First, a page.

Dutch telecom market Q1: free cash flow under pressure in transition period

Wednesday 15 June 2016 | 13:44 CET | Background
The Dutch telecom market underwent some small shifts during the first quarter. As in the previous quarter, we look here at the profitability of the major operators, based on revenues and costs (opex and capex). Ziggo is still performing best, and KPN showed some improvement. Vodafone NL and T-Mobile NL posted weaker results, and Tele2 NL's cash flow is deep in the red. 

CanalDigitaal is not included in our analysis as it does not report financial results. We also leave aside the international business operators and smaller players in the cable, fibre and MVNO markets. 

Margins stable at KPN, Ziggo, Vodafone

Tele2 is the only operator showing revenue growth, at 3.7 percent in Q1. The drop in revenue reached 3.9 percent at KPN, 3.3 percent at Ziggo, 3.8 percent at Vodafone and 6.4 percent at T-Mobile. KPN showed a stable EBITDA margin (slightly higher if looking only at the Netherlands and excluding iBasis), but Ziggo's margin is structurally much higher, at 55 percent versus 33 percent for KPN. Vodafone's margin was also stable, at 33 percent, while's T-Mobile's margin fell to 27 percent from 38 percent a year ago. Tele2's margin eroded further in Q1 and was negative for the first time, at -2.1 percent versus +10 percent a year ago. The drop in T-Mobile's margin is due to declining wholesale revenue from Tele2 (which carries a high margin) and investments in LTE and new services (business market, Knippr). Tele2's parent company targets an EBITDA margin of 35 percent. 

Free cash lower across the board

Looking at capex and free cash flow, KPN showed a small improvement (14.3 percent of revenue), while Ziggo was slightly lower (34%). This ratio at both Vodafone and T-Mobile has fallen to just over 10 percent, while Tele2 is sharply negative, at -38 percent versus -19 percent a year ago.

Based on KPN's targets (EBITDA margin up by 3 points, capex down to 15-17% of revenue), further improvement can be expected. However, it's questionable whether KPN can achieve the levels of other big European incumbents. This may drive shareholders to push for consolidation (e.g. a takeover by Deutsche Telekom) in order for KPN to gain scale. 

The proposed joint venture between Ziggo and Vodafone is aimed at cost savings. While Ziggo's margin will be diluted by Vodafone, it will still be well above that of KPN.

T-Mobile is under pressure to play the challenger and is actively seeking new revenue sources. The problem is all its new services carry low margins. Tele2 meanwhile is bleeding cash and lacking scale. This points strongly to a merger of the two operators. Acquisitions of smaller players could also help them achieve economies of scale. 

Transition puts sector under pressure

Since Q1 2016 we can compare the sector on an annual basis, as the merger of Ziggo and UPC is no longer a distorting factor. Some small acquisitions aside, the top five operators lost together EUR 124 million in revenue on an organic basis compared to Q1 2015 (-3.7%). KPN, Ziggo, Vodafone, T-Mobile and Tele2 together can be seen as an indicator for the health of the Dutch telecom sector as a whole. They also suffered a combined loss of EUR 76 million, or 6.3 percent, in EBITDA in Q1, while capex increased by EUR 27 million or 4.3 percent. Free cash flow, the bottom line, was down by EUR 103 million or 18 percent for the top five operators together.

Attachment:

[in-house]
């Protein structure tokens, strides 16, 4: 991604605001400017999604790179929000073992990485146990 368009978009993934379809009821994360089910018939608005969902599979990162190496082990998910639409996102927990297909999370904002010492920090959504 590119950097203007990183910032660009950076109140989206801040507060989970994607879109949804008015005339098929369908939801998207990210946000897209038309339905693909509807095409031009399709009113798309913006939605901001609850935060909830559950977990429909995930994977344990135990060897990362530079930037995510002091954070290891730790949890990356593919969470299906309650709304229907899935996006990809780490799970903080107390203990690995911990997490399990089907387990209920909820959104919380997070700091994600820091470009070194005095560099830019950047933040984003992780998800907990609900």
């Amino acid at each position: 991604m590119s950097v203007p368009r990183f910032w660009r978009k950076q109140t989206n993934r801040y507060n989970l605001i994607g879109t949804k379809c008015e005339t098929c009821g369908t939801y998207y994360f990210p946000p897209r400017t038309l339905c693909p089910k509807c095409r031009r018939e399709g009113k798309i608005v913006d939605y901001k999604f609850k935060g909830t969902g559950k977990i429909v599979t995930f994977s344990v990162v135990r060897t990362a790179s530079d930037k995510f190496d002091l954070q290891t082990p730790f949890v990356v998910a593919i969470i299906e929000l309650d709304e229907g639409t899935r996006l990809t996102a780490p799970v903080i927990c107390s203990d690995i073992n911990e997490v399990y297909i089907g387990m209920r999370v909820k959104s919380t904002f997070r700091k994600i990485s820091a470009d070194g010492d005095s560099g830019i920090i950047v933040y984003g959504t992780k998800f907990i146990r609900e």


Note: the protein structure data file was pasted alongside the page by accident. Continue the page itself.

We use free cash flow (EBITDA minus capex) as a proxy for measuring profitability. The operators have in principle three main choices for using the free cash flow: shareholder remuneration, extra investments and price reductions.

All of the above leads us to conclude that it's not going well with the telecom sector in the Netherlands. The question is whether this is the result of the current transitional phase or the changes underway are more 'business as usual'. At the very least, the sector is in a multi-year transitional period, impacted by trends such as the rise of the OTT sector, structural changes on the enterprise market, the roll-out of 4G networks and the addition of a fourth mobile network (Tele2), and the deployment of fibre increasingly closer to the customer. In addition, customers are becoming more demanding, whether consumers or businesses, and competition is intensifying, putting pressure on prices. This will all lead in the end to lower free cash flow. 

The sector's answer has two parts:

  • Increase revenues, through new services and migration to services with higher margins.
  • Reduce costs, through consolidation, simplification and virtualisation.
The financial situation has only gotten worse at the top 5 in Q1 2016. It's too early to say whether this is the bottom. The operators will continue working to optimise their revenues and costs, and the question is whether consolidation can play a role in this. The most obvious pair-up is T-Mobile and Tele2, while KPN could also be swallowed up in Deutsche Telekom's plan to build a pan-European, all-IP network.

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